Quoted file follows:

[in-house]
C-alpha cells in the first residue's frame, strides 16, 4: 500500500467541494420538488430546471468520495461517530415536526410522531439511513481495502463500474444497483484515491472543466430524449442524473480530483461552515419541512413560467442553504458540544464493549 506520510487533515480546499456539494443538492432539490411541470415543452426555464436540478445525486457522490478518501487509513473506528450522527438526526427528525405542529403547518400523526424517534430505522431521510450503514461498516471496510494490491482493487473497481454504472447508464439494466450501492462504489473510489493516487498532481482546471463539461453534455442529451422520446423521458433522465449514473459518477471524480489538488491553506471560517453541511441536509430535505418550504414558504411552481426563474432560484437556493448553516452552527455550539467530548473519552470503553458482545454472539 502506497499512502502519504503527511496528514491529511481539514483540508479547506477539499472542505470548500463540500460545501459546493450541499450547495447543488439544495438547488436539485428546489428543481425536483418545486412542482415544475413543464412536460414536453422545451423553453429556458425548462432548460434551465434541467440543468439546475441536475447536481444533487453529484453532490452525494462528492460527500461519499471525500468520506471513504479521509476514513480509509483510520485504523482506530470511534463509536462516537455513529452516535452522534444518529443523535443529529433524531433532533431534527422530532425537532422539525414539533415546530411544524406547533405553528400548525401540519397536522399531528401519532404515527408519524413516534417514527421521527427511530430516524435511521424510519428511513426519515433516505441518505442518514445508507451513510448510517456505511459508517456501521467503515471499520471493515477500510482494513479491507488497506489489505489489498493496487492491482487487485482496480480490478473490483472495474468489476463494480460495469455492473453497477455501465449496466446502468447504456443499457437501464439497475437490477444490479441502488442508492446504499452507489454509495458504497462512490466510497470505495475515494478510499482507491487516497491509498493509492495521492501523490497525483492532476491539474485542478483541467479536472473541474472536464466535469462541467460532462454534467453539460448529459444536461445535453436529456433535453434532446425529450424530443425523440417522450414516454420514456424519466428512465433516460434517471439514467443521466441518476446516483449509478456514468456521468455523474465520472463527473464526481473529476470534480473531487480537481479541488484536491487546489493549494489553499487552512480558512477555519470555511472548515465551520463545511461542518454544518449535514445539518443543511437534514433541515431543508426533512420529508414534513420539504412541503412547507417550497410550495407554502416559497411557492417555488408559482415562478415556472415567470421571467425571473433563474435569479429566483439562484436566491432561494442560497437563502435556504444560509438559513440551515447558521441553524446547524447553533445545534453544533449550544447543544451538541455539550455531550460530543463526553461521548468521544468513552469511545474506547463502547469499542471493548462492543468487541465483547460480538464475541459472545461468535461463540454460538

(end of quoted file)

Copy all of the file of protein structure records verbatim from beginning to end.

[in-house]
C-alpha cells in the first residue's frame, strides 16, 4: 500500500467541494420538488430546471468520495461517530415536526410522531439511513481495502463500474444497483484515491472543466430524449442524473480530483461552515419541512413560467442553504458540544464493549 506520510487533515480546499456539494443538492432539490411541470415543452426555464436540478445525486457522490478518501487509513473506528450522527438526526427528525405542529403547518400523526424517534430505522431521510450503514461498516471496510494490491482493487473497481454504472447508464439494466450501492462504489473510489493516487498532481482546471463539461453534455442529451422520446423521458433522465449514473459518477471524480489538488491553506471560517453541511441536509430535505418550504414558504411552481426563474432560484437556493448553516452552527455550539467530548473519552470503553458482545454472539 502506497499512502502519504503527511496528514491529511481539514483540508479547506477539499472542505470548500463540500460545501459546493450541499450547495447543488439544495438547488436539485428546489428543481425536483418545486412542482415544475413543464412536460414536453422545451423553453429556458425548462432548460434551465434541467440543468439546475441536475447536481444533487453529484453532490452525494462528492460527500461519499471525500468520506471513504479521509476514513480509509483510520485504523482506530470511534463509536462516537455513529452516535452522534444518529443523535443529529433524531433532533431534527422530532425537532422539525414539533415546530411544524406547533405553528400548525401540519397536522399531528401519532404515527408519524413516534417514527421521527427511530430516524435511521424510519428511513426519515433516505441518505442518514445508507451513510448510517456505511459508517456501521467503515471499520471493515477500510482494513479491507488497506489489505489489498493496487492491482487487485482496480480490478473490483472495474468489476463494480460495469455492473453497477455501465449496466446502468447504456443499457437501464439497475437490477444490479441502488442508492446504499452507489454509495458504497462512490466510497470505495475515494478510499482507491487516497491509498493509492495521492501523490497525483492532476491539474485542478483541467479536472473541474472536464466535469462541467460532462454534467453539460448529459444536461445535453436529456433535453434532446425529450424530443425523440417522450414516454420514456424519466428512465433516460434517471439514467443521466441518476446516483449509478456514468456521468455523474465520472463527473464526481473529476470534480473531487480537481479541488484536491487546489493549494489553499487552512480558512477555519470555511472548515465551520463545511461542518454544518449535514445539518443543511437534514433541515431543508426533512420529508414534513420539504412541503412547507417550497410550495407554502416559497411557492417555488408559482415562478415556472415567470421571467425571473433563474435569479429566483439562484436566491432561494442560497437563502435556504444560509438559513440551515447558521441553524446547524447553533445545534453544533449550544447543544451538541455539550455531550460530543463526553461521548468521544468513552469511545474506547463502547469499542471493548462492543468487541465483547460480538464475541459472545461468535461463540454460538